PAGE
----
Mon, Dec 08, 2014 - Page 12 News List

An island of green in Asia

With tougher conservation efforts, new eco-parks and greater recognition of indigenous cultures, Taiwan’s tourism industry is benefitting from the nation’s eco-conscious policies

By Adam Graham  /  NY Times News Service

The Beitou branch of the Taipei Public Library is one of many eco-friendly structures that have become a recent trend in Taiwan.

Photo: Dana Ter, Taipei Times

At Taipei’s Ningxia Road (寧夏) Night Market on a cool evening last spring, the local food blogger known as Peray showed me his favorite stalls among hawkers selling food like milkfish, charred cuttlefish and sea snails. Like many of Asia’s markets, Ningxia Road is a neon-lit cabinet of curiosities teeming with unimaginable marine life hauled from the surrounding sea.

“Where’s the shark fin soup?” I asked, assuming nothing was off-limits.

“That’s been banned here,” Peray said with a proud grin. “We love seafood in Taipei, but on an island you quickly understand the ocean’s limits.”

[Editor’s note: Shark fin soup is not banned in Taiwan. In 2012, the Council of Agriculture banned Taiwanese fishing boats from landing shark fins that are not attached to shark bodies, but it only covers ships unloading their catch in Taiwan, not overseas ports.]

Asia’s environmental movement is often described as “on-again, off-again,” but in 2012, Taiwan was the first in Asia to ban shark-fin soup. The ban, intended to curb overfishing, led to Taiwan’s subsequent barring of marine mammal meat (seals, whales and dolphins), signaling a green era of pride that’s made profound island-wide changes.

Recent years have seen stricter animal conservation efforts, new eco-parks, deeper recognition of indigenous cultures and a new high-speed rail system estimated to have significantly reduced automobile emissions since its 2007 opening and linking travelers to Taiwan’s rain forests, aquamarine mountain rivers and hot springs. The changes created a substantial spike in visitors — Taiwan saw a 26.7 percent increase in international tourist visits during the first half this year, making it the world’s largest tourism increase recorded this year, according to the UN World Tourism Organization.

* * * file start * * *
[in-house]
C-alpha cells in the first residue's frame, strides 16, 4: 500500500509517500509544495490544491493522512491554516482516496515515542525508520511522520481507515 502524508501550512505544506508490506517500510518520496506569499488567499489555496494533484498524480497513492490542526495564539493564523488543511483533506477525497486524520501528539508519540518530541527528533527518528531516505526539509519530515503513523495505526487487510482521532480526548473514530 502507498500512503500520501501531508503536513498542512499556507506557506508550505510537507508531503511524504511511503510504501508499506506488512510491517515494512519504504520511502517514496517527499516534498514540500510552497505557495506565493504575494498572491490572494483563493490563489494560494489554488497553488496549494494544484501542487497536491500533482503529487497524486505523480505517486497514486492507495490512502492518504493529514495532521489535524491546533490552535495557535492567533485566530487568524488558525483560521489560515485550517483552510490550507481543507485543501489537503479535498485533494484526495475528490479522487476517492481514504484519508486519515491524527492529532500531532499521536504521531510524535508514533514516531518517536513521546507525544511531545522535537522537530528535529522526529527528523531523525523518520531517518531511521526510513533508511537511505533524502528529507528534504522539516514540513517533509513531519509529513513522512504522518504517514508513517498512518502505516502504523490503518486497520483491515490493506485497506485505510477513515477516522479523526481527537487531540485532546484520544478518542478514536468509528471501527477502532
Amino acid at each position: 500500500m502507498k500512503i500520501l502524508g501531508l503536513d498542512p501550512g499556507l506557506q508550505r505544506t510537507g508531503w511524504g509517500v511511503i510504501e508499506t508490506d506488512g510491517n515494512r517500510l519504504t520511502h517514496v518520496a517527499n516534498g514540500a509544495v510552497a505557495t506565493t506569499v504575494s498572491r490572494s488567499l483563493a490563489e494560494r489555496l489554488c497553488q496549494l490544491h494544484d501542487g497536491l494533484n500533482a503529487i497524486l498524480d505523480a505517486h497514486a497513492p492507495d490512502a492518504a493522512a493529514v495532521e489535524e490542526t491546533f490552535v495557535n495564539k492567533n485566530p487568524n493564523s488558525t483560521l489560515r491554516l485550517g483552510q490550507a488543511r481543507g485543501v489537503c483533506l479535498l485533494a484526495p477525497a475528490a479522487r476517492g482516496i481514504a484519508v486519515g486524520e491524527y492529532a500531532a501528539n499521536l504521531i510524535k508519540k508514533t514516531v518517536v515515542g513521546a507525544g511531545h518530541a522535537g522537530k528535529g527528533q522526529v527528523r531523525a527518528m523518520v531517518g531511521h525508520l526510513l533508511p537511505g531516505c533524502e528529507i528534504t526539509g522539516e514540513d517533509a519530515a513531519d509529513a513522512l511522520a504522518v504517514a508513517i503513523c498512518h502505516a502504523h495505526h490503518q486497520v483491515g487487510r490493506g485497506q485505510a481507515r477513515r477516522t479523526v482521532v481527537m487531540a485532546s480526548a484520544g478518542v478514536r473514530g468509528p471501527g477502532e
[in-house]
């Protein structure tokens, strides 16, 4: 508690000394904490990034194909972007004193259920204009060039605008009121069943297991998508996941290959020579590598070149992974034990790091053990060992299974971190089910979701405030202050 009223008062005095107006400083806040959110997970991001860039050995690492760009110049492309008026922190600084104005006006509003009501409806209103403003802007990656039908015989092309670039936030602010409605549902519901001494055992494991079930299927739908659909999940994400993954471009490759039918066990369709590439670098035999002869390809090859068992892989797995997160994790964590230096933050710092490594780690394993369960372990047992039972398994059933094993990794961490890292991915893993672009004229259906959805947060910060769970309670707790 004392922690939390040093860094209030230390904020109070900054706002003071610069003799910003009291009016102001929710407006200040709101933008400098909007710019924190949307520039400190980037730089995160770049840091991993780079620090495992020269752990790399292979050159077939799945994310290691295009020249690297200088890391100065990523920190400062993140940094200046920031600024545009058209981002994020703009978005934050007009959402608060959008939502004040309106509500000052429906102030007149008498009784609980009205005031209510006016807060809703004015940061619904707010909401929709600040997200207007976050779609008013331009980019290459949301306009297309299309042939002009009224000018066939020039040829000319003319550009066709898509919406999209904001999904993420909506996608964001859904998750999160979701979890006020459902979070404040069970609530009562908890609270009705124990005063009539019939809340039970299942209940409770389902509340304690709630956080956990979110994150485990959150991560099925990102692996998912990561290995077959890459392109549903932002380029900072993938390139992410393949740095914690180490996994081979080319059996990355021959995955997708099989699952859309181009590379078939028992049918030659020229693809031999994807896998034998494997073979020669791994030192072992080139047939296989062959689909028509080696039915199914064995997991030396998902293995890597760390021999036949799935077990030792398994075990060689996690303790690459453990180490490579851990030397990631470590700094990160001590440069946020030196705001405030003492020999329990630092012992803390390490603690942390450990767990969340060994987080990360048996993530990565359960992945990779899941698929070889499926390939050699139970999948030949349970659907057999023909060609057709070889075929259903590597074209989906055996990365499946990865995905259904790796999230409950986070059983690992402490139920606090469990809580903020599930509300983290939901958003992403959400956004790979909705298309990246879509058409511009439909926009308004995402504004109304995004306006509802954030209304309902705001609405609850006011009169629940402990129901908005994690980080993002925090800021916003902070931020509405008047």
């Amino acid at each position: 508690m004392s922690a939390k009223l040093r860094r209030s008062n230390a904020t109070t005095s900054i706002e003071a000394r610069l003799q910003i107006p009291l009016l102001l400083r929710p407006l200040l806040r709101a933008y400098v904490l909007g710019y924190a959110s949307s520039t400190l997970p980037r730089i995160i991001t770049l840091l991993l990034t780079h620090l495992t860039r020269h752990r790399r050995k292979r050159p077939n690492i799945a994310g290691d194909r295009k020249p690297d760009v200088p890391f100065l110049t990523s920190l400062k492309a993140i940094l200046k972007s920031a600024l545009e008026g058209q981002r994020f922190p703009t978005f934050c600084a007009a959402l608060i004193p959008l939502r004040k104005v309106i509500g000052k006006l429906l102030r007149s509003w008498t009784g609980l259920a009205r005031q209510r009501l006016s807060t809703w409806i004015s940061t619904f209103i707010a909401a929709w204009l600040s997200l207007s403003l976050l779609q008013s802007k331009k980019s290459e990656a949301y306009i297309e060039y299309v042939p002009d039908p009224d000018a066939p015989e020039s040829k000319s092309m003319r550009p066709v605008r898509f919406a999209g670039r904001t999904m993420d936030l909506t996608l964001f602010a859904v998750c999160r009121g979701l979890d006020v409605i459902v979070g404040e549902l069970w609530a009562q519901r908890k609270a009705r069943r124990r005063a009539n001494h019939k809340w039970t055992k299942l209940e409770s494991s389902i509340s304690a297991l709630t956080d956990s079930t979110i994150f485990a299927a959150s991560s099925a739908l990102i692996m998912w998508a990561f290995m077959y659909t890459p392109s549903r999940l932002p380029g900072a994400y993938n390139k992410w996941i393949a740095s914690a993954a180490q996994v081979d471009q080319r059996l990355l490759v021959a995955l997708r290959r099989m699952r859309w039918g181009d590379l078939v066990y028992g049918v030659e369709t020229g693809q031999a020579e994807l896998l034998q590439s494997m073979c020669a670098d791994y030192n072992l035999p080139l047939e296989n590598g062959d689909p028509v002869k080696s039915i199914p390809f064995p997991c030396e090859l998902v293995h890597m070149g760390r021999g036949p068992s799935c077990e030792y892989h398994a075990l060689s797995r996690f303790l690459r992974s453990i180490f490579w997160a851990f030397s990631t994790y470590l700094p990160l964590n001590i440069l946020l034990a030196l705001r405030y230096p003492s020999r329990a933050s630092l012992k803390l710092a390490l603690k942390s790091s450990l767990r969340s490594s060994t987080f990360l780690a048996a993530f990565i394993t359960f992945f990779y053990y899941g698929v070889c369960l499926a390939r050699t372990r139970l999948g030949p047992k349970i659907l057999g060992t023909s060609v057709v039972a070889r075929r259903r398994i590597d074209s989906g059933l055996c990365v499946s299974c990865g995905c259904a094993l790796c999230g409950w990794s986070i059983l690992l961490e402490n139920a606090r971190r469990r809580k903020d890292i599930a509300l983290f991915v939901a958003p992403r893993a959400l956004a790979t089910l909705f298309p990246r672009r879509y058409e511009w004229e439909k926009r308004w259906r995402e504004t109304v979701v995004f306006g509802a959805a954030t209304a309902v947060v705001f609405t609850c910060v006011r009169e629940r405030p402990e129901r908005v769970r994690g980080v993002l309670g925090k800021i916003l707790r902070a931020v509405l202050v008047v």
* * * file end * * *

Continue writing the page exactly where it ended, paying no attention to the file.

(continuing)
The expanding rail has brought more exposure to Taiwan’s biodiversity and may have led to more serious animal conservation policies. A mass rapid transit link to Taiwan Taoyuan International Airport opens next year, followed by new high-speed connections to Miaoli, near Shei-Pa National Park, and Changhua and Yunlin — jumping off points to explore Taiwan’s wilderness. That wilderness is home to some of the world’s highest concentrations of butterfly and bird species. Populations of purple milkweed butterflies have rebounded thanks to the rerouting of trucks that cut across their ancestral migratory paths.

In January, the Taiwan Black Bear Conservation Association sponsored an exhibit on the endangered Formosan bear, often overshadowed by China’s panda. And in May, the Forestry Bureau protected 777km2 of shoreline for the critically endangered white dolphin. It was Taiwan’s first protected marine habitat and said to be the world’s first white dolphin reserve.

Taiwan’s sovereignty is not recognized by China, which creates tension between the two countries. So as China’s pollution made headlines, Taiwan began making responsible environmental changes. When China marginalized its ethnic groups, Taiwan reintroduced Aboriginal languages to its schools. In April, atomic energy opponents in Taiwan halted the development of a nuclear plant, urging the president to call for a public referendum on energy, while China has 28 nuclear reactors under construction. When Beijing’s smog levels became hazardous, Taiwan announced a network of ecotourism routes peppered with green buildings like the solar-paneled Beitou branch of the Taipei Public Library.

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